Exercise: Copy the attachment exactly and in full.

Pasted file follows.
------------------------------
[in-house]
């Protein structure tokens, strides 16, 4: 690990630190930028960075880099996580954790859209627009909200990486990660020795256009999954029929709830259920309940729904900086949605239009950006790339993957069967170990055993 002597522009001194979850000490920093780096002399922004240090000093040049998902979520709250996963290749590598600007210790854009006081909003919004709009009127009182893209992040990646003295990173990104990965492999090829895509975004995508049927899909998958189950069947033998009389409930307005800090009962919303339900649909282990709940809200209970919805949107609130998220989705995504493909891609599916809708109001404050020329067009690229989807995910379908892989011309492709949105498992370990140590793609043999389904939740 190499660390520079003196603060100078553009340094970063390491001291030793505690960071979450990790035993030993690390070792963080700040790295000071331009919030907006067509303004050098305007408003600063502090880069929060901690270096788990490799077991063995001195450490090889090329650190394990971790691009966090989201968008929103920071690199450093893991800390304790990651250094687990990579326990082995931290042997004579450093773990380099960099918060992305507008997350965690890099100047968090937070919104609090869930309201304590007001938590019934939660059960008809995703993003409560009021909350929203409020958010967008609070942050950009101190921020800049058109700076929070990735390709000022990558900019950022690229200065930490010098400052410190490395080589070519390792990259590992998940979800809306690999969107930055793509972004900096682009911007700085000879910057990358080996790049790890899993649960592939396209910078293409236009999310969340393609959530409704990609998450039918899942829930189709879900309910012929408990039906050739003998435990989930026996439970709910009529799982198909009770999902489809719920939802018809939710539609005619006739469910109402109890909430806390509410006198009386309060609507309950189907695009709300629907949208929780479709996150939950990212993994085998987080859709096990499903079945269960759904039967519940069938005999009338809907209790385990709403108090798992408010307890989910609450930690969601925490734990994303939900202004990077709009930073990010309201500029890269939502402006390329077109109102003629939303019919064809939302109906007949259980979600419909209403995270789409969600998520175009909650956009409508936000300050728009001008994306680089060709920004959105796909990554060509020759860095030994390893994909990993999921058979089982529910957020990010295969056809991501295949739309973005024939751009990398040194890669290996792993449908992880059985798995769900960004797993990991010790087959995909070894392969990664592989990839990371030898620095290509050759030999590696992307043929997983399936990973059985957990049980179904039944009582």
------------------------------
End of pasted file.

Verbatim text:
[in-house]
């Protein structure tokens, strides 16, 4: 690990630190930028960075880099996580954790859209627009909200990486990660020795256009999954029929709830259920309940729904900086949605239009950006790339993957069967170990055993 002597522009001194979850000490920093780096002399922004240090000093040049998902979520709250996963290749590598600007210790854009006081909003919004709009009127009182893209992040990646003295990173990104990965492999090829895509975004995508049927899909998958189950069947033998009389409930307005800090009962919303339900649909282990709940809200209970919805949107609130998220989705995504493909891609599916809708109001404050020329067009690229989807995910379908892989011309492709949105498992370990140590793609043999389904939740 190499660390520079003196603060100078553009340094970063390491001291030793505690960071979450990790035993030993690390070792963080700040790295000071331009919030907006067509303004050098305007408003600063502090880069929060901690270096788990490799077991063995001195450490090889090329650190394990971790691009966090989201968008929103920071690199450093893991800390304790990651250094687990990579326990082995931290042997004579450093773990380099960099918060992305507008997350965690890099100047968090937070919104609090869930309201304590007001938590019934939660059960008809995703993003409560009021909350929203409020958010967008609070942050950009101190921020800049058109700076929070990735390709000022990558900019950022690229200065930490010098400052410190490395080589070519390792990259590992998940979800809306690999969107930055793509972004900096682009911007700085000879910057990358080996790049790890899993649960592939396209910078293409236009999310969340393609959530409704990609998450039918899942829930189709879900309910012929408990039906050739003998435990989930026996439970709910009529799982198909009770999902489809719920939802018809939710539609005619006739469910109402109890909430806390509410006198009386309060609507309950189907695009709300629907949208929780479709996150939950990212993994085998987080859709096990499903079945269960759904039967519940069938005999009338809907209790385990709403108090798992408010307890989910609450930690969601925490734990994303939900202004990077709009930073990010309201500029890269939502402006390329077109109102003629939303019919064809939302109906007949259980979600419909209403995270789409969600998520175009909650956009409508936000300050728009001008994306680089060709920004959105796909990554060509020759860095030994390893994909990993999921058979089982529910957020990010295969056809991501295949739309973005024939751009990398040194890669290996792993449908992880059985798995769900960004797993990991010790087959995909070894392969990664592989990839990371030898620095290509050759030999590696992307043929997983399936990973059985957990049980179904039944009582």